The “weekend” (Saturday) edition of the Journal is no weak sister, the way some Saturday papers are. If I were a Times exec, it would make me worry, make me realize the Journal had a shrewd anti-Times strategy: pick its weakest day, Saturday, and just crush it.
This Saturday’s Journal was a remarkable newspaper. Yes, it’s behind a subscription wall, most of it (I can’t quite figure out what you can get for free and what you pay for–something they need to clarify) but it’s a product– content–that is worth paying for, and gives a little credibility to the paid-content argument.
First there was the big Page One investigative story on the U.S. version of the British parliamentarians’ expenses scandal, revealing little that’s overtly illegal, but–as Michael Kinsley used to say–the scandal is what’s allowed, not disallowed. What’s clear is that someone at the Journal (Rupert himself?) figured out, the day the British scandal broke, that there was low hanging fruit to be had in a story on our Congressional practices. If someone at the Times didn’t have the same idea in the same instant, someone’s lost a step, and if they did have the idea early on, then they were not fast enough to beat the Journal. Not a good sign.
Then there was an amazing story about Pakistan’s nukes, a full-pager by the Brookings’ Institute Bruce Riedel. What was amazing about it was it broke the taboo on stories about Pakistan’s nukes which in the past all tended to accept virtually without question the reassurances of unnamed officials here, and in Pakistan that everything was under control, that the rock solid “loyalist” (to whom?) Pakistani military had them all under lock and key in undisclosed locations. Except many of the locations have been disclosed and can be found on Google maps according to one of my sources. The subhead on Riedel’s piece, a reported essay, flatly states “The security of the country’s nuclear arsenal is shaky.”
Meanwhile the weekend culture section which (full disclosure) I have a lingering fondness for from their rave review of my Shakespeare book, has a contrarian front page essay by P. .J. O’Rourke (“The fate of Detroit,” goes the subhead “isn’t a matter of economics. It’s a tragic romance whose magic was killed by bureaucrats, bad taste and busybodies.”). Plus there are a number of smart book reviews and essays (in addition to the Pakistan full-pager which promises to tell us “What the U.S. needs to avert a crisis”, and delivers a slim wisp of hope based on realism not wishful thinking.)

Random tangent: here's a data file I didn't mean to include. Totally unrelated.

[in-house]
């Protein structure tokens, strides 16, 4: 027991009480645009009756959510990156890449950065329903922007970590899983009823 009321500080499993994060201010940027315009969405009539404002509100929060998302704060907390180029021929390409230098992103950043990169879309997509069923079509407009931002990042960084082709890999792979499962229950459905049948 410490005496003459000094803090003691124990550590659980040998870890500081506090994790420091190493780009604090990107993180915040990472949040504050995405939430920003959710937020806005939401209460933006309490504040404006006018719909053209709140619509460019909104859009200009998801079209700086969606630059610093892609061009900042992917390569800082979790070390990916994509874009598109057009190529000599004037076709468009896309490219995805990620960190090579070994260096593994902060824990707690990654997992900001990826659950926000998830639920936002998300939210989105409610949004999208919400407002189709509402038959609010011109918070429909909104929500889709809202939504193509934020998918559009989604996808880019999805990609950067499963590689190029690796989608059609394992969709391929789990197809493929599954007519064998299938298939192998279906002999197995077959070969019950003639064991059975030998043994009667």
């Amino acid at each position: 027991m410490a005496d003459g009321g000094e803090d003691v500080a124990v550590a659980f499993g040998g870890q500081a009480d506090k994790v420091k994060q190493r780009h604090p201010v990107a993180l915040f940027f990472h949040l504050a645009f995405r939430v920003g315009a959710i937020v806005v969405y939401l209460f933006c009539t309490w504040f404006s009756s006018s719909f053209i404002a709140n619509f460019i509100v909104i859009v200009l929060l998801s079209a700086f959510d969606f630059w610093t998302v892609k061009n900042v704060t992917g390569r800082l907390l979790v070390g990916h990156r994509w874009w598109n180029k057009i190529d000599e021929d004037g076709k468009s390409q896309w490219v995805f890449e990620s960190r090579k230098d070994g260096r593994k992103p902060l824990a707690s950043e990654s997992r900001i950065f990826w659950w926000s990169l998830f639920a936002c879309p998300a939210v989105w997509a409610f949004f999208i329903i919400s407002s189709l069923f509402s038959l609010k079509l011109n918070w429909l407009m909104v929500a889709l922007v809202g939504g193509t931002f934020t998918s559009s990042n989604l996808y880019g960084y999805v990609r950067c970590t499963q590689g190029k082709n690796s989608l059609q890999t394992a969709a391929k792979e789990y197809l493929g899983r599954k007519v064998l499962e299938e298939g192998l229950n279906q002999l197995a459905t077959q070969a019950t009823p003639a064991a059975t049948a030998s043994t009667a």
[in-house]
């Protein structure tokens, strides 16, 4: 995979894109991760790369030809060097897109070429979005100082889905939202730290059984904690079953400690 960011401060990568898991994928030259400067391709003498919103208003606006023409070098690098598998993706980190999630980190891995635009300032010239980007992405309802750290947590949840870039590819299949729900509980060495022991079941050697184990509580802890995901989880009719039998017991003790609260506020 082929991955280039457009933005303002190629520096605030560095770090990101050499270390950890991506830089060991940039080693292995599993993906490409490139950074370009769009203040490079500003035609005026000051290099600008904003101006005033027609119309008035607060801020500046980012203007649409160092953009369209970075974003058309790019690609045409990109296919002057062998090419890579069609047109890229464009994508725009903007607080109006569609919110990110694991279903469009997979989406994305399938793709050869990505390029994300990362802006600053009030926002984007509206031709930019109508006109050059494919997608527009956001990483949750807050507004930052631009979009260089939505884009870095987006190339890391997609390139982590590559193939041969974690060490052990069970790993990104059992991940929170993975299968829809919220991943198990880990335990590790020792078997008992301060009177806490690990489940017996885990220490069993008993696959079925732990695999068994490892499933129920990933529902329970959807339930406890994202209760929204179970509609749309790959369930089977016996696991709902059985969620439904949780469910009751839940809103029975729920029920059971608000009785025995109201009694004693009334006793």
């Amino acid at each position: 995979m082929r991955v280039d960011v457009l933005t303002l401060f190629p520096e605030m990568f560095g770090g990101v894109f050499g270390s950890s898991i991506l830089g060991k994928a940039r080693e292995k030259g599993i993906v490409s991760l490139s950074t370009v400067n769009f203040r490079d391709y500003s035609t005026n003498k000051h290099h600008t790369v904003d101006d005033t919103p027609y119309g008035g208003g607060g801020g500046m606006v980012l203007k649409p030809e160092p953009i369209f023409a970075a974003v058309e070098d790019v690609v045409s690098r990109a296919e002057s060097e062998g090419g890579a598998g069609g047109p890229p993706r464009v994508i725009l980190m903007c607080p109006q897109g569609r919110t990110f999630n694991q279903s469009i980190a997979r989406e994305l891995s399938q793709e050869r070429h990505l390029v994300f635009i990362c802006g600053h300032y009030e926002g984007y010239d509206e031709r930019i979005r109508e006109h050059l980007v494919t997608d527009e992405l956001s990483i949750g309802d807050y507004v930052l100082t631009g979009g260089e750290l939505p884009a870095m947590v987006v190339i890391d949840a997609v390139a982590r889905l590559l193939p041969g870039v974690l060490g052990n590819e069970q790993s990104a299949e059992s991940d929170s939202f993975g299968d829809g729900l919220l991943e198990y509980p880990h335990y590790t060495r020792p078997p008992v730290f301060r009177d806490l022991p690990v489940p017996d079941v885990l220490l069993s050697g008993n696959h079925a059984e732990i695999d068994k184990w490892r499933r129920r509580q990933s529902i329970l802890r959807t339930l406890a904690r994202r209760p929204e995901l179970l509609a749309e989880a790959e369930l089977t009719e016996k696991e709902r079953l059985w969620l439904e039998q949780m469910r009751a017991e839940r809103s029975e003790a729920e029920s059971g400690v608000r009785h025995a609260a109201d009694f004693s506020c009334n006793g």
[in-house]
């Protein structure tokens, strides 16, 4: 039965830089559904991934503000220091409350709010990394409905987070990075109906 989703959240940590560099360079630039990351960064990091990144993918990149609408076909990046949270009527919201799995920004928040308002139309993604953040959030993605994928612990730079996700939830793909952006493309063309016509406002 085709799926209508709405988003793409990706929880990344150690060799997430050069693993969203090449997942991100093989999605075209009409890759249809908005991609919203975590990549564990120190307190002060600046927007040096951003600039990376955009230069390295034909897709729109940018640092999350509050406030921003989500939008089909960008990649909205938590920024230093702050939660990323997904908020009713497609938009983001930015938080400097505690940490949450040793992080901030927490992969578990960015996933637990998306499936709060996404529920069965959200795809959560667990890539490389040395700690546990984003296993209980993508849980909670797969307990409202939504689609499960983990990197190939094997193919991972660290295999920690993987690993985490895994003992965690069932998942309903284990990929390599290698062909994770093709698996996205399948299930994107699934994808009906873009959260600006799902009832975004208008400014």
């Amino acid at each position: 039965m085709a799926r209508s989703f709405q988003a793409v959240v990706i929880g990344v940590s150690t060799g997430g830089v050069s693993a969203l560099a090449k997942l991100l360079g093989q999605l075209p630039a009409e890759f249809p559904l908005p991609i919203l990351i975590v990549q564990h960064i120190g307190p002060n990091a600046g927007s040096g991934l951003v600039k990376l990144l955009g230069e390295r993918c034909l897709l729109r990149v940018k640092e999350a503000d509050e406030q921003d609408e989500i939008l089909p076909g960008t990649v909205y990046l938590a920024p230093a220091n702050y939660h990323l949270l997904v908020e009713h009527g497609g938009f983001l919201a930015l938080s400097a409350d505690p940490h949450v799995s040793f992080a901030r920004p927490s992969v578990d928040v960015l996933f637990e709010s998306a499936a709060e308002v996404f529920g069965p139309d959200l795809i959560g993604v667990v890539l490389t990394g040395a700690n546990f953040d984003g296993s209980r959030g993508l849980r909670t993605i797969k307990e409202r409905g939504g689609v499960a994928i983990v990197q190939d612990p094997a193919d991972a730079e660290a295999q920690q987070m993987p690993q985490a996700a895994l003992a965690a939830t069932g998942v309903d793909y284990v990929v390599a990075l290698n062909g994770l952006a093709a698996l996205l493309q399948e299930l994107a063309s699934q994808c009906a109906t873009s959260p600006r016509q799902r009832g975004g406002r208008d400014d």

And then there is my favorite line from Peggy Noonan’s column entitled “Republicans, Let’s Play Grown-Up” on the tenor of the opposition to Obama’s Supreme Court pick.
For those who say use enhanced derogation tactics against Judge Sotomayor to “excite the base”, she says “The base is plenty excited already, as you know if you’ve ever read a comment thread on a conservative blog. Comment-thread conservatives, like their mirror-image warriors on the left…are perpetually agitated, permanently enraged…”
Hmmm. Who’s been saying things like that recently? “Perpetually agitated, permanently enraged” commenters: that rings a bell. (And I’m sure you comment- thread conservatives, at least the cowardly anonymity abusers, will prove us right again). I like the phrase “comment thread conservatives”, it gives new meaning to “base”. And for those who haven’t gotten it, after I’ve repeated it three times, I mean the same goes for comment-thread liberals too–it’s the cowardly anonymity that engenders the “cyber disinhibition”– lowers the IQ (and humanity) on both sides.
Meanwhile you’ve got to think the Weekend Journal has the Times worried. This was an issue which showed the likes of Jeff Jarvis how newspapers “add value”, not that he’d know it when he saw it.